Bayless, John Clark Dd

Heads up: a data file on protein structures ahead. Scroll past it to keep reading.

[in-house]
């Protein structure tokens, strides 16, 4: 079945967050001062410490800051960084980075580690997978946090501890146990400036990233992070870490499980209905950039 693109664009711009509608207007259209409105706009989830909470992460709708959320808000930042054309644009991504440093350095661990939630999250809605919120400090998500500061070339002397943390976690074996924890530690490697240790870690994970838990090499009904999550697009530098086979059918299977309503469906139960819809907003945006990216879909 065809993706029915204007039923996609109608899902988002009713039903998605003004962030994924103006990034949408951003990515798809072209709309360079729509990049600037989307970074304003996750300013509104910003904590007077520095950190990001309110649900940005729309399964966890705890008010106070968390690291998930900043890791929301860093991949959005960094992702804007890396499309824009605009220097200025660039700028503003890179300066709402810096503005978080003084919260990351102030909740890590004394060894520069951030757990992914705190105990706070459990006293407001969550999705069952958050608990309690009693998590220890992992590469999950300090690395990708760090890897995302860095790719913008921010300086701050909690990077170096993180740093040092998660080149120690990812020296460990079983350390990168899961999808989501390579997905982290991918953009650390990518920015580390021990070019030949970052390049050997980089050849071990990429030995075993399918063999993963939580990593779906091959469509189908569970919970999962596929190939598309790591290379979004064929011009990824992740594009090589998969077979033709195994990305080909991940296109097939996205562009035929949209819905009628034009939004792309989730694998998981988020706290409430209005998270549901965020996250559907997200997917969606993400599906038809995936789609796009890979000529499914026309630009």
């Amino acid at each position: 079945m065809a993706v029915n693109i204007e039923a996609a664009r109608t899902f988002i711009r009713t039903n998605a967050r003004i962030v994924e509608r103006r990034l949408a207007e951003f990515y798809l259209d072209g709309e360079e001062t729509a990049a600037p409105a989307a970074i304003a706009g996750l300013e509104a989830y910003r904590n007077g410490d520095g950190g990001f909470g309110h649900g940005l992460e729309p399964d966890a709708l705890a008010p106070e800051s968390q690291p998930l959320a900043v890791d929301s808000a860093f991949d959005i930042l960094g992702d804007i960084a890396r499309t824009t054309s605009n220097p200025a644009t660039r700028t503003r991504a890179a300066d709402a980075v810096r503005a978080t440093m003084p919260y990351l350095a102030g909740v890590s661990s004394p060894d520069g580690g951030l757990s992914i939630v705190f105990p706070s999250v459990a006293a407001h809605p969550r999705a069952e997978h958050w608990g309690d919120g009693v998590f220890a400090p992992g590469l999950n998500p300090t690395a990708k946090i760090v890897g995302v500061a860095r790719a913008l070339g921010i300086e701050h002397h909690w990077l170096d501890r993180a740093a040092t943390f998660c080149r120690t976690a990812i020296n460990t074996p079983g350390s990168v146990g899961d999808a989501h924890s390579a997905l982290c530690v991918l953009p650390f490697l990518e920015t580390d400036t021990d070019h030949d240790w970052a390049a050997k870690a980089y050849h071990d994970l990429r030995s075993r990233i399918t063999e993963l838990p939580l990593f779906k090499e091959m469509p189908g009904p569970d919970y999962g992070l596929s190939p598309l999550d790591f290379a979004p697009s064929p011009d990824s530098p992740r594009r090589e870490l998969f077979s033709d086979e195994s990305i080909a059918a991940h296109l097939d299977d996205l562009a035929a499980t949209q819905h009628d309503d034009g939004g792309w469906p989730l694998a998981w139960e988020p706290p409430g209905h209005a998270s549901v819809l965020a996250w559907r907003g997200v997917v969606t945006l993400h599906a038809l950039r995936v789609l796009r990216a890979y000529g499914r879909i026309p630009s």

Bayless, John Clark D.D., a Presbyterian minister, was born at Louisville, Ky., Jan. 7, 1819. His mother died while he was an infant, but he was sedulously trained by a pious grandmother in the precepts and practices of gospel truth. He was graduated from Centre College, Ky., in 1836. While a student he was converted during a revival in Danville, united with the Church there, and was baptized by the Rev. Dr. John C. Young. He entered Princeton Seminary in June, 1837, and remained until September, 1838, when the state of his health compelled him to leave. He returned, however, in August, 1839, and remained until he had completed his course in the spring of 1841. He was licensed by the Presbytery of Louisville, Sept. 23, 1841, and spent his first year of ministerial labor at Cloverport, Ky., and vicinity. At the end of this time he became pastor of the church at Jeffersonville, Ind., for two years, and, in addition, was for one year chaplain to the penitentiary. In 1844 or 1845 he removed to Covington, Ky., where he succeeded in building up a flourishing church, and sent out a colony to organize a second church (now North Street) in that growing city. In 1852 he removed to north-eastern Kentucky, and took charge, for a part of his time, of Bethesda Church (now Ashland Church), in Boyd County. Here began that great evangelistic work,in which he spent the last twenty years of his life, and which extended not only through north-eastern Kentucky, but all contiguous parts of West Virginia. On this wide and needy field preaching, points and Sabbath-schools were established. Iron-furnaces were made centres of work. New churches were organized wherever practicable. Thus he soon had five or six organized churches under his care, and each wasa centre of extended mission work. In April, 1866, he severed his connection with Ashland Church, still continuing his work as an evangelist. In 1867 he bought a mountain farm, near Grayson, Carter Co., Ky., anmd heniceforth resided there, still, however, earnestly continuing his missionary labors. But his health grew more and more feeble, and for four or five years before his death he was able to travel very little, especially in winter. He died May 23, 1875. Dr. Bayless espoused the Southern side during the civil war, and at the time of his death was in connection with the Presbytery of Ebenezer, of the Southern Assembly. He was a man of great ability, and of strong and clear views on all subjects to which he gave his attention. He was an earnest, effective, and instructive preacher. He was especially fond of children, and gave much time and labor to'efforts to instruct and benefit them in every way. His end was full of Christian joy and even of triumph. See Necrological Report of Princeton Theol. Sem. 1876, p. 23. (W. P. S.)

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